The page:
Church-state battle brews over shuttered churches

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(RNS) When a church is deemed no longer viable and is ordered to be closed, who gets to decide what happens to the building? Catholic dioceses in Ohio and Massachusetts are resisting moves by local officials to apply landmark designations to shuttered churches saying such moves raise issues of religious freedom and expression. Landmark advocates, […]

  • Dawn Ellis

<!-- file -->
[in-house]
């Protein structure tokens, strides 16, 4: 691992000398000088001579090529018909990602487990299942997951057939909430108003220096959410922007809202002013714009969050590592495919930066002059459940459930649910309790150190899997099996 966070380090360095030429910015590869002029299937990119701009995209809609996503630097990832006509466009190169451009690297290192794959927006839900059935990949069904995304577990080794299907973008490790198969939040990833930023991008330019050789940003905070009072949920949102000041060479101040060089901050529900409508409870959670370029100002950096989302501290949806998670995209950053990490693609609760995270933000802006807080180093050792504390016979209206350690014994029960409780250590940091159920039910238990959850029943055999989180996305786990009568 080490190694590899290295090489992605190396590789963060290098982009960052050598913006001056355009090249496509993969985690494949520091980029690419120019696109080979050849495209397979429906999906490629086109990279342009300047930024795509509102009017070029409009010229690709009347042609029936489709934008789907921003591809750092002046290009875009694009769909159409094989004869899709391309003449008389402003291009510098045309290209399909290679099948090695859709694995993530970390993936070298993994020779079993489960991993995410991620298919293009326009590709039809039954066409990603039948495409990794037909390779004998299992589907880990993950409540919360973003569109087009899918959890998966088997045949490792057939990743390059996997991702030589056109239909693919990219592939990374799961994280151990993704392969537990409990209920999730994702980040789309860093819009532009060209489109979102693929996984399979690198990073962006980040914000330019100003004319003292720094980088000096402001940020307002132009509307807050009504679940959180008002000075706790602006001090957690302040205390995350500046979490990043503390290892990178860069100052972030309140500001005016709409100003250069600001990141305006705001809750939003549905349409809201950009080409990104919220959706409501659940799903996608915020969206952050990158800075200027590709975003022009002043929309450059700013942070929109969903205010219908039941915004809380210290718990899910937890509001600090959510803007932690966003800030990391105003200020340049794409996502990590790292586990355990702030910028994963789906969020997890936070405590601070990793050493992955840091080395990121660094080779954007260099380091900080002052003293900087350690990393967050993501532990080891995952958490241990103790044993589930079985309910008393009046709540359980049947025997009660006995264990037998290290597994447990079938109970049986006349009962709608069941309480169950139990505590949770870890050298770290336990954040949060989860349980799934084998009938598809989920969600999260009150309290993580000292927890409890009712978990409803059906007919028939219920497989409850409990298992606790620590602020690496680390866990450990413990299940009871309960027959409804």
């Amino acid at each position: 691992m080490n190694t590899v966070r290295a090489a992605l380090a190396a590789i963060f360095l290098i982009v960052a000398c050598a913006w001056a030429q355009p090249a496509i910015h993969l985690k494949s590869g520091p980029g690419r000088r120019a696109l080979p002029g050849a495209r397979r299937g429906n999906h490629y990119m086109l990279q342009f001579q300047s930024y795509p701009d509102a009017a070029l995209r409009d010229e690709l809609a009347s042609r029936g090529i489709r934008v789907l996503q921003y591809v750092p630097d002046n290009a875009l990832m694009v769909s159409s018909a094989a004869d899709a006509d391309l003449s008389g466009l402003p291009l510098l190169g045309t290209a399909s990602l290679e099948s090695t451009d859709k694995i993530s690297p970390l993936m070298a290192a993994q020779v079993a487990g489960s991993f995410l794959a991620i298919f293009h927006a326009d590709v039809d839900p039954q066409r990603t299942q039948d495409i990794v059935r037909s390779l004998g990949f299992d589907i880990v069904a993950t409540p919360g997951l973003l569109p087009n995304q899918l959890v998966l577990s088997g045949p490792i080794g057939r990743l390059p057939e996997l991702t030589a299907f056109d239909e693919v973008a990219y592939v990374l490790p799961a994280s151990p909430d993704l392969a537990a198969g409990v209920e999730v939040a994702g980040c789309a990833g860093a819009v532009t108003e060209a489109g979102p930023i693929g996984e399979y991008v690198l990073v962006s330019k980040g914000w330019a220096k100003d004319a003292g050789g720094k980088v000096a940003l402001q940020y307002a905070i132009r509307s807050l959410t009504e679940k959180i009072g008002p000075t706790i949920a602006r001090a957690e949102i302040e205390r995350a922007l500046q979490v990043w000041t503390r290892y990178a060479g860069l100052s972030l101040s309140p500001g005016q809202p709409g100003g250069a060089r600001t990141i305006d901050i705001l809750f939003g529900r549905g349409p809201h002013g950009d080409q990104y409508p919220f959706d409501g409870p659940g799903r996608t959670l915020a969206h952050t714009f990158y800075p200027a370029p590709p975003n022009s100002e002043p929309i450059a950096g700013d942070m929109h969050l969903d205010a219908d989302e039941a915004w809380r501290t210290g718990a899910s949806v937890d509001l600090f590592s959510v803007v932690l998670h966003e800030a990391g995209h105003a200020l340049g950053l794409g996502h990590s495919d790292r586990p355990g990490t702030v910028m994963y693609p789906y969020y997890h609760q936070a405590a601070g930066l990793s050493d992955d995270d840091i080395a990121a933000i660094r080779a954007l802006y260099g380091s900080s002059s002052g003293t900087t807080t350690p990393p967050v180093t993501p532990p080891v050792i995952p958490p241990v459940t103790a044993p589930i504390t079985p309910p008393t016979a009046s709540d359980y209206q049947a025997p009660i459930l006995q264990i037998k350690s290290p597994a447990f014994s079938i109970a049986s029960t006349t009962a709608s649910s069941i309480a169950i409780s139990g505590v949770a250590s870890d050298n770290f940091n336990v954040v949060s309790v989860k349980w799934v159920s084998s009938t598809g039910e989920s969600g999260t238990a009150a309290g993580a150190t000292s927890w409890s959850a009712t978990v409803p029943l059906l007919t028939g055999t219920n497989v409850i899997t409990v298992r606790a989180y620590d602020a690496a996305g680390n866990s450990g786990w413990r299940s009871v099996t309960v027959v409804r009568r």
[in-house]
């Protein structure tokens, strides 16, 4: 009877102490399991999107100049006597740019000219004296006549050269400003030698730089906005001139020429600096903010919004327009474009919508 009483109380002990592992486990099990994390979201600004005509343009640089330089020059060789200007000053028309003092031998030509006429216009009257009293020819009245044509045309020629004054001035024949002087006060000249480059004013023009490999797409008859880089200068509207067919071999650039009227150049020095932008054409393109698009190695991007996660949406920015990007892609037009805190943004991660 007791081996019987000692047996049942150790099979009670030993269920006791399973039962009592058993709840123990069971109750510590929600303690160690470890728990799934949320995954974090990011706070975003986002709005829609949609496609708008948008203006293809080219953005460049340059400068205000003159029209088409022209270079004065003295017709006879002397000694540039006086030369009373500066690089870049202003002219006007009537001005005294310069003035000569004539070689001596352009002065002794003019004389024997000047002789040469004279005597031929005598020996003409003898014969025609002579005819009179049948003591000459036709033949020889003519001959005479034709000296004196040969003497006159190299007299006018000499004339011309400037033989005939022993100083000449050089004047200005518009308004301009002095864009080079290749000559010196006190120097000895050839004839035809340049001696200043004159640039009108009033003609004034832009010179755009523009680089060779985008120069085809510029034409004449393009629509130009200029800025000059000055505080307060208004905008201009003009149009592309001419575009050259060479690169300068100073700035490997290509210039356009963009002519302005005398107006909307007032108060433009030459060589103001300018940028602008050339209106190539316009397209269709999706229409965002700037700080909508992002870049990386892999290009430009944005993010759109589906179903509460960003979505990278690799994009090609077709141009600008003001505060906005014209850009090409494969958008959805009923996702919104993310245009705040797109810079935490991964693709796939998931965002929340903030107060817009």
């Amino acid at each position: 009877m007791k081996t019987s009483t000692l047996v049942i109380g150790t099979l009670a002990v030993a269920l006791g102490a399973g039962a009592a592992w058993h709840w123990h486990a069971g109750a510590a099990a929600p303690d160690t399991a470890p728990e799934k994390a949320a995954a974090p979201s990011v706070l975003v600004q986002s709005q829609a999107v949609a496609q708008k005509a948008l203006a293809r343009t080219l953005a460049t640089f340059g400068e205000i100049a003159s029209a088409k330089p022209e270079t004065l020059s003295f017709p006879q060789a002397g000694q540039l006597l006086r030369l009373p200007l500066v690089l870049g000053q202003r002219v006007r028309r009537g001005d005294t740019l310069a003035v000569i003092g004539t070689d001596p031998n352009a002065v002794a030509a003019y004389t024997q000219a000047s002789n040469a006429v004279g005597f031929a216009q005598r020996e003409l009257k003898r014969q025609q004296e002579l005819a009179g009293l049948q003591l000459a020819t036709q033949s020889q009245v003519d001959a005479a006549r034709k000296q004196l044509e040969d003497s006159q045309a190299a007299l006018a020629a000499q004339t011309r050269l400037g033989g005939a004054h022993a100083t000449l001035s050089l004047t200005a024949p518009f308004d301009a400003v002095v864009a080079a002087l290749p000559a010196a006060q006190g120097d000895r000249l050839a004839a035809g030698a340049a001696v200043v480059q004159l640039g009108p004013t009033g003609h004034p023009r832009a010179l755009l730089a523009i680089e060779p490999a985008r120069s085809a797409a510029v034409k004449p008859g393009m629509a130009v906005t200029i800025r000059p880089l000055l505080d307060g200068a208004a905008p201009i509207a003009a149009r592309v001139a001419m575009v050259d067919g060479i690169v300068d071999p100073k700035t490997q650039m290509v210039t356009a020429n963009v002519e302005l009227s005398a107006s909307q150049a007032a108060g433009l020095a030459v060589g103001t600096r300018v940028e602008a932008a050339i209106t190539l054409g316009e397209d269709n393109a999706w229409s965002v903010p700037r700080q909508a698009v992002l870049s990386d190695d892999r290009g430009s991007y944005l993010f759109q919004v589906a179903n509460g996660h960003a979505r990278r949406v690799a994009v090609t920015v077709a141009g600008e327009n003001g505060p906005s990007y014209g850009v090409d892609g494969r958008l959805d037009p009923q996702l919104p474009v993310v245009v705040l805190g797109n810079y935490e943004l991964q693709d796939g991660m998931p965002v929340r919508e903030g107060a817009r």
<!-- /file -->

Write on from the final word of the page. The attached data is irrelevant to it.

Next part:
I think this issue pushes the boundaries of governmental intervention into religious activities, and whereas the government has the obligation to ensure that religious beliefs/ceremonies, etc do not break the laws of this country and do not infringe on the civil liberties of citizens, I am not convinced that the government can force a religious institution to maintain a property as a public service. In following this dispute I have not seen it clearly explained how the maintenance of these churches will be funded and Cleveland/Ohio does not appear to be in a financial position to assume the burden for non-essential activities. As much as I would like for these churches to be maintained/re-used, I think the sort of coercion advocated by Kucinich makes cooperative action much more difficult to initiate and the entire exchange becomes adversarial and unproductive.